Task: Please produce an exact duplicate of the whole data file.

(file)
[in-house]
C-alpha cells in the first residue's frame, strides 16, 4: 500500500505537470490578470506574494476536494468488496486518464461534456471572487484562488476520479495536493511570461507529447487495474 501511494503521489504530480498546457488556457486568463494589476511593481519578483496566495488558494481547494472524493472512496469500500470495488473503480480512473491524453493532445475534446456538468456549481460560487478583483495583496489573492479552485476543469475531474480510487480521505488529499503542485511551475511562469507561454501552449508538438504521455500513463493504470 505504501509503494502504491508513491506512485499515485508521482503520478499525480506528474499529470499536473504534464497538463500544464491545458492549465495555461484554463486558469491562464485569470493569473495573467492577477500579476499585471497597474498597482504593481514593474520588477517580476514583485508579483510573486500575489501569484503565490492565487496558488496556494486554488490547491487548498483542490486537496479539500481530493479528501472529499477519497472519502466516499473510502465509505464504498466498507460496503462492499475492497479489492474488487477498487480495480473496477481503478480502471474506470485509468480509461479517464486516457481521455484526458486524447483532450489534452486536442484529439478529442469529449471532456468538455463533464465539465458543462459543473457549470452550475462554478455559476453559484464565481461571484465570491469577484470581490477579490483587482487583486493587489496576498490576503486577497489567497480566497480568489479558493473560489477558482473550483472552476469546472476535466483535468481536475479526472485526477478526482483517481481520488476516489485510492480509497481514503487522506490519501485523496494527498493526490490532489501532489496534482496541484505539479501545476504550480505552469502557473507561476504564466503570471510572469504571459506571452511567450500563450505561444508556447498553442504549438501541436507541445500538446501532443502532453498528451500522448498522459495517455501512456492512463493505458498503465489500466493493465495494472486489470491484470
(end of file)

[in-house]
C-alpha cells in the first residue's frame, strides 16, 4: 500500500505537470490578470506574494476536494468488496486518464461534456471572487484562488476520479495536493511570461507529447487495474 501511494503521489504530480498546457488556457486568463494589476511593481519578483496566495488558494481547494472524493472512496469500500470495488473503480480512473491524453493532445475534446456538468456549481460560487478583483495583496489573492479552485476543469475531474480510487480521505488529499503542485511551475511562469507561454501552449508538438504521455500513463493504470 505504501509503494502504491508513491506512485499515485508521482503520478499525480506528474499529470499536473504534464497538463500544464491545458492549465495555461484554463486558469491562464485569470493569473495573467492577477500579476499585471497597474498597482504593481514593474520588477517580476514583485508579483510573486500575489501569484503565490492565487496558488496556494486554488490547491487548498483542490486537496479539500481530493479528501472529499477519497472519502466516499473510502465509505464504498466498507460496503462492499475492497479489492474488487477498487480495480473496477481503478480502471474506470485509468480509461479517464486516457481521455484526458486524447483532450489534452486536442484529439478529442469529449471532456468538455463533464465539465458543462459543473457549470452550475462554478455559476453559484464565481461571484465570491469577484470581490477579490483587482487583486493587489496576498490576503486577497489567497480566497480568489479558493473560489477558482473550483472552476469546472476535466483535468481536475479526472485526477478526482483517481481520488476516489485510492480509497481514503487522506490519501485523496494527498493526490490532489501532489496534482496541484505539479501545476504550480505552469502557473507561476504564466503570471510572469504571459506571452511567450500563450505561444508556447498553442504549438501541436507541445500538446501532443502532453498528451500522448498522459495517455501512456492512463493505458498503465489500466493493465495494472486489470491484470